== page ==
0
$\begingroup$

There's a theorem that states that cancellation laws hold in a ring $R$ if and only if $R$ has no zero divisors. Note that Integral Domains have no zero divisors. However, from my understanding in group theory, cancellation law happens by multiplying the (multiplicative) inverse on both sides, i.e. $$a^{-1}\cdot ab=a^{-1}\cdot ac\implies b=c.$$ Equivalently, $$ba\cdot a^{-1}=ca\cdot a^{-1}\implies b=c.$$ Going back to rings, this feels counterintuitive as this is only possible if all elements have a multiplicative inverse. But take note that Integral Domains are not necessarily division rings. So how does cancellation exactly work in rings?

Our professor said we should not multiply the inverse on both sides since we're not guaranteed that a multiplicative inverse exists for all elements of a ring $R$. So for the rest of the discussion, she only canceled terms without explicitly stating why it happens.

$\endgroup$
  • 7
    $\begingroup$ Cancellation means you can cancel, it doesn't mean that it HAD to happen by operating by inverses. $\endgroup$ – Randall May 21 '18 at 16:32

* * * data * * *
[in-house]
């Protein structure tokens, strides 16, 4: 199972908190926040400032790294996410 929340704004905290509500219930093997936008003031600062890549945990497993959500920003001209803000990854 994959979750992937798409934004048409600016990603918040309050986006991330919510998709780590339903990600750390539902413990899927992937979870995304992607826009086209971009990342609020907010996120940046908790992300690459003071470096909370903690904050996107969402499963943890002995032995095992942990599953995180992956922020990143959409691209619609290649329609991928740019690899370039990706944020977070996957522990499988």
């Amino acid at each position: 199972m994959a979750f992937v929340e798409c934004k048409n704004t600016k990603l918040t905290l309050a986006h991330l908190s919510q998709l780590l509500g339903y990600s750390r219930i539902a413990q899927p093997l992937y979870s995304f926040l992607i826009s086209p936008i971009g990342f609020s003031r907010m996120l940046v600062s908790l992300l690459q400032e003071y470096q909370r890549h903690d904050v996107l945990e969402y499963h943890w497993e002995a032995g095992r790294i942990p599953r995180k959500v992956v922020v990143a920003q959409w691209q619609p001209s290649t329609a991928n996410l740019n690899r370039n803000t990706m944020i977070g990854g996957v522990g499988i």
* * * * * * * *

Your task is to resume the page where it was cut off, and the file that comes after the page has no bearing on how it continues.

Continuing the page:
3
$\begingroup$

Suppose $ab=ac$. This means that

$$a(b-c)=0$$

but if the ring is an integral domain, either $a=0$ or $b-c=0$. If $a\neq0$, this implies that $b=c$.

$\endgroup$
1
$\begingroup$

Consider the example of the polynomial ring ${\Bbb R}[x]$. Since it is an integral domain, it holds for a non-zero polynomial $p$ that $$ pq_1=pq_2\quad\Rightarrow\quad q_1=q_2, $$ however, an inverse of the polynomial $p$ does not exist.

$\endgroup$
0
$\begingroup$

I would like to illustrate that with an example: take for example the integers $modn$ with n composite, then if $n=6$ for example you can see that $2x=0mod6$ does not imply $x=mod6$ but it could also mean $x=3$. This is because you have zero divisors in that ring.

$\endgroup$
0
$\begingroup$

For variety....

Every integral domain $D$ has a field of fractions $F$, and $D$ is a subring of $F$. (The general procedure for constructing rings of fractions is called localization)

If $ab = ac$ holds for $a,b,c \in D$, then in $F$ we have $\frac{ab}{1} = \frac{ac}{1}$. If $a \neq 0$, then $\frac{1}{a} \in F$, and multiplying through and applying the fact that $\frac{xy}{x} = \frac{y}{1}$ gives an equation $\frac{b}{1} = \frac{c}{1}$. Since $D$ is a subring of $F$, this implies $b=c$.

$\endgroup$

Your Answer

By clicking “Post Your Answer”, you agree to our terms of service, privacy policy and cookie policy

Not the answer you're looking for? Browse other questions tagged or ask your own question.